Our study demonstrated the feasibility of using patients with premature CHD as a means by which to identify and contact people with high global risk who are not currently screened. Consistent with previous studies, our results demonstrated that the first degree relatives and partners of patients with premature CHD had an increased prevalence of individual risk factors and a higher overall risk of future coronary events. In spite of existing guidelines recommending screening of people with a family history, family members demonstrated a low awareness of their increased risk and a lack of screening.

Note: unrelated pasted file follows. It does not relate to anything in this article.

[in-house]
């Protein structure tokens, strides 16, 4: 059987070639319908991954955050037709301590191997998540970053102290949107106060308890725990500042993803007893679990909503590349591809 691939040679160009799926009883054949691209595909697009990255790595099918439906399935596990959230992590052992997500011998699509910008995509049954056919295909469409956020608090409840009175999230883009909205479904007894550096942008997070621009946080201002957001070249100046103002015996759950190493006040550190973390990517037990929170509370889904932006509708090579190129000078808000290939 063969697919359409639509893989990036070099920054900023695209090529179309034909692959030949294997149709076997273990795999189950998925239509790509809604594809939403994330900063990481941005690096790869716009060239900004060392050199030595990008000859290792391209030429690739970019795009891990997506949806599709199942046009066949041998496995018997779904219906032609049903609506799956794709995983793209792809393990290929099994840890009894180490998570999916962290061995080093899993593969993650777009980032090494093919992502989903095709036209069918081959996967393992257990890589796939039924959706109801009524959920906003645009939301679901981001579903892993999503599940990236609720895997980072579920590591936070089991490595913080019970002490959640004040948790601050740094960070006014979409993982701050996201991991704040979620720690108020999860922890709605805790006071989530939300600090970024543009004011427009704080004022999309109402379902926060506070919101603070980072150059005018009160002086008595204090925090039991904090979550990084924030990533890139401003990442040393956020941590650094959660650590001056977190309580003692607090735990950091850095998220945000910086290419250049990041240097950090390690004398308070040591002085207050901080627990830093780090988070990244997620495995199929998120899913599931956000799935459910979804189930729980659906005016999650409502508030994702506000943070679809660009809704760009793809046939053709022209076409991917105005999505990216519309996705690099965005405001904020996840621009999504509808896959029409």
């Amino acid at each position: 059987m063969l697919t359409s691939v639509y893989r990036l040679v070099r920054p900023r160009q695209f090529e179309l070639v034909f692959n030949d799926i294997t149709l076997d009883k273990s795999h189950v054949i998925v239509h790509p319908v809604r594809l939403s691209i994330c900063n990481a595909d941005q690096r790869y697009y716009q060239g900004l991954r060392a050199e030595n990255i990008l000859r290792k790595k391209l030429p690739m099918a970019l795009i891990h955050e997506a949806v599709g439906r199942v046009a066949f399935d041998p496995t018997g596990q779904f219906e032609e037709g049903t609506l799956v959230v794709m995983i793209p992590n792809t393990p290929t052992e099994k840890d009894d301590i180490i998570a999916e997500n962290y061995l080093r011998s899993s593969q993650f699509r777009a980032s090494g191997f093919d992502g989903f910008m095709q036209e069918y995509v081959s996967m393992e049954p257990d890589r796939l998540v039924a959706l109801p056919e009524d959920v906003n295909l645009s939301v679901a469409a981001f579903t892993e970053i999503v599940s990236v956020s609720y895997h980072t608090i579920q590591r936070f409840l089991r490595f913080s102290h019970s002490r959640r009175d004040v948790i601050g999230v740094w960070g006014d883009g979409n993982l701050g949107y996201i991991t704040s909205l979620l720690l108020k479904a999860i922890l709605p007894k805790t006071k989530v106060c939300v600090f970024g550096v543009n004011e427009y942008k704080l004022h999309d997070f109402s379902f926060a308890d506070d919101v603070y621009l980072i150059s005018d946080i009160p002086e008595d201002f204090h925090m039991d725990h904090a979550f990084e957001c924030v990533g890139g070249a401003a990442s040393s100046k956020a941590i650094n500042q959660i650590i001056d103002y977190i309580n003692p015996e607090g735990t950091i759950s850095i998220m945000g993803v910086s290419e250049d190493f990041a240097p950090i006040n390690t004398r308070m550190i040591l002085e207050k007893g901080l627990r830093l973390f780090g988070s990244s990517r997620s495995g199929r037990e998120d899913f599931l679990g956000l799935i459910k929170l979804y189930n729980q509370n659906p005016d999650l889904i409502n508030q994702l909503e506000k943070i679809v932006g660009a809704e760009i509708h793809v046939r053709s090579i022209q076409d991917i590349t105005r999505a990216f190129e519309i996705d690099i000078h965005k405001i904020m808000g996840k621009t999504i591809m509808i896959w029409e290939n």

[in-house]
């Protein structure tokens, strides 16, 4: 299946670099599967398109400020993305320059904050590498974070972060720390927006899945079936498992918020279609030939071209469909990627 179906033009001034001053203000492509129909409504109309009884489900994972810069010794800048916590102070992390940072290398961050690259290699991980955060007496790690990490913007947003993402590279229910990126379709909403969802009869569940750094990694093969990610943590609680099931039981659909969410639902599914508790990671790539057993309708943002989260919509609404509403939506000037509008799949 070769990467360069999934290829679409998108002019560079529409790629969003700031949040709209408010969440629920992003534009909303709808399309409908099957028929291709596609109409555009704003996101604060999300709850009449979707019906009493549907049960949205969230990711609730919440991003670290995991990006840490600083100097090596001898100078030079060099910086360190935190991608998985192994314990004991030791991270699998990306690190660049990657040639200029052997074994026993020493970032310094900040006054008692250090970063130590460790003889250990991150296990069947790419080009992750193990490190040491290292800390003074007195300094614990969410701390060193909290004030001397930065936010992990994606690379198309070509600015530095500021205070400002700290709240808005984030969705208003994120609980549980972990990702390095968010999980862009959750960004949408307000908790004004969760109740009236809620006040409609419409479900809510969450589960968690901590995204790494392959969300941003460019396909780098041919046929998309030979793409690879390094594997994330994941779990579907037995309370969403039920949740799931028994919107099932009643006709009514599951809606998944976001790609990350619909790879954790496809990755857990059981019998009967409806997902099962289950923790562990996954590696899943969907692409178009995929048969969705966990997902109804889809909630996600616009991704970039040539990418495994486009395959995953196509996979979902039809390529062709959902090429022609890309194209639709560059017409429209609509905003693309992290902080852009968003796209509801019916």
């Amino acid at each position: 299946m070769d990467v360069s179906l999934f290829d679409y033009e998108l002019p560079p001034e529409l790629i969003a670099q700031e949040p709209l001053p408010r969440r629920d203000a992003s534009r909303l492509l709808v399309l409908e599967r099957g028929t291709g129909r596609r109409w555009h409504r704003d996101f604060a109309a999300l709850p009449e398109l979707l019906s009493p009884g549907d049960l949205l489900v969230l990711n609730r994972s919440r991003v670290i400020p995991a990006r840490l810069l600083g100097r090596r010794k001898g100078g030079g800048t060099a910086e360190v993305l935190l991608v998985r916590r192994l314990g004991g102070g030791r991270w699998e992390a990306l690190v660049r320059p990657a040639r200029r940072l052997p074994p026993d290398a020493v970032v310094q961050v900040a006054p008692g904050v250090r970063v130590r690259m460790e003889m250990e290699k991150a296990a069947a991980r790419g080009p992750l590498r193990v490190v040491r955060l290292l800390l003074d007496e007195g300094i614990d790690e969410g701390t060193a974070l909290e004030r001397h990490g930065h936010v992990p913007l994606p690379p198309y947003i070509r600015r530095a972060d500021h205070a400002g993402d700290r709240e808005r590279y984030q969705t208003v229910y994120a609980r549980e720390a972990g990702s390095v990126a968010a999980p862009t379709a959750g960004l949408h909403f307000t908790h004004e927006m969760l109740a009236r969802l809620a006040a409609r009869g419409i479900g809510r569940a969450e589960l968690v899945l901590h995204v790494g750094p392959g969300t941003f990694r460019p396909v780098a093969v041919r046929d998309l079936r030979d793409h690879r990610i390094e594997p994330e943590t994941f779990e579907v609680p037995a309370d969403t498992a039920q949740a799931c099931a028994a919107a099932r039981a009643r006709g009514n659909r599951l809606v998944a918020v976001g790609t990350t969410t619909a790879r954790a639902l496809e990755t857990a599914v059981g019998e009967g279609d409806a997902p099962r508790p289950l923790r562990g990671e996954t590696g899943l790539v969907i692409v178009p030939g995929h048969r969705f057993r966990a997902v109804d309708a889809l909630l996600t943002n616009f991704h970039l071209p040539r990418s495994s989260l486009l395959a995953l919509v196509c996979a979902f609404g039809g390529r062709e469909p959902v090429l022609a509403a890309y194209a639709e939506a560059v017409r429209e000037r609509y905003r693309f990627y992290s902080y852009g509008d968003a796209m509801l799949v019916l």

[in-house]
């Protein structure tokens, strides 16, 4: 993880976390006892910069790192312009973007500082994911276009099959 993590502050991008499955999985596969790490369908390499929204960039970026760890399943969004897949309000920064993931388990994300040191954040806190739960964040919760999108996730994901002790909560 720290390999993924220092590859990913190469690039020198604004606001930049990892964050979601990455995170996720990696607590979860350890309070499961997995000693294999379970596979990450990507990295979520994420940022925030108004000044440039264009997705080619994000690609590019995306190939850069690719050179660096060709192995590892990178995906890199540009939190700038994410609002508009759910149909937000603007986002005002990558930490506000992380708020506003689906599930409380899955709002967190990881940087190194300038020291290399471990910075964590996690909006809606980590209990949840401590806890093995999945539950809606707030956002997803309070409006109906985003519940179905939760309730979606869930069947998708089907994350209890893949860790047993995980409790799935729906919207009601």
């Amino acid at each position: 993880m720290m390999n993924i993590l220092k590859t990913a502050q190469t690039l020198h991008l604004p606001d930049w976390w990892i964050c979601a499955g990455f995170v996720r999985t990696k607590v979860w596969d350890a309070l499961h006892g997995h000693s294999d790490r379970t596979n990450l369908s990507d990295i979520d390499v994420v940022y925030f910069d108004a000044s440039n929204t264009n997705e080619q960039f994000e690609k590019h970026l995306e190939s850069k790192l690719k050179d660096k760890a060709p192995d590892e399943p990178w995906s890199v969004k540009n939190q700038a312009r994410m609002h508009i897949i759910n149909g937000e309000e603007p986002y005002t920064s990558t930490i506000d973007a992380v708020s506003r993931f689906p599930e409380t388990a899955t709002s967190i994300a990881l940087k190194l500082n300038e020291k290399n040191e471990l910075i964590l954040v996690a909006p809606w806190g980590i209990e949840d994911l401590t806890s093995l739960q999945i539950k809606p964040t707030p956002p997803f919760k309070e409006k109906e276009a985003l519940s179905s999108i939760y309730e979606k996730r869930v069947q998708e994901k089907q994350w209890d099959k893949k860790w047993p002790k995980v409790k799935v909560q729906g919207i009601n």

Received wisdom suggests that primary prevention should be targeted at individuals with a high global cardiovascular risk rather than on the basis of individual risk factors . Research has focused on developing risk prediction models and identifying clinical and cost effective intervention strategies, such as lipid-lowering therapies. By contrast, there has been a paucity of research into how best to identify which members of the general population have a high global risk. In the absence of evidence to the contrary, policy-makers have promoted mass screening as the preferred strategy . However, such a strategy is difficult to deliver in practice and the absolute cost is high. Targeting high risk sub-groups of the population such as individuals in deprived communities and those with a family history offers the potential to identify more than 84% of those at high global risk by screening only 41% of the population . The merits of mass screening are questionable since a further 59 people would need be screened to identify an additional high risk individual at a cost of £1,358 .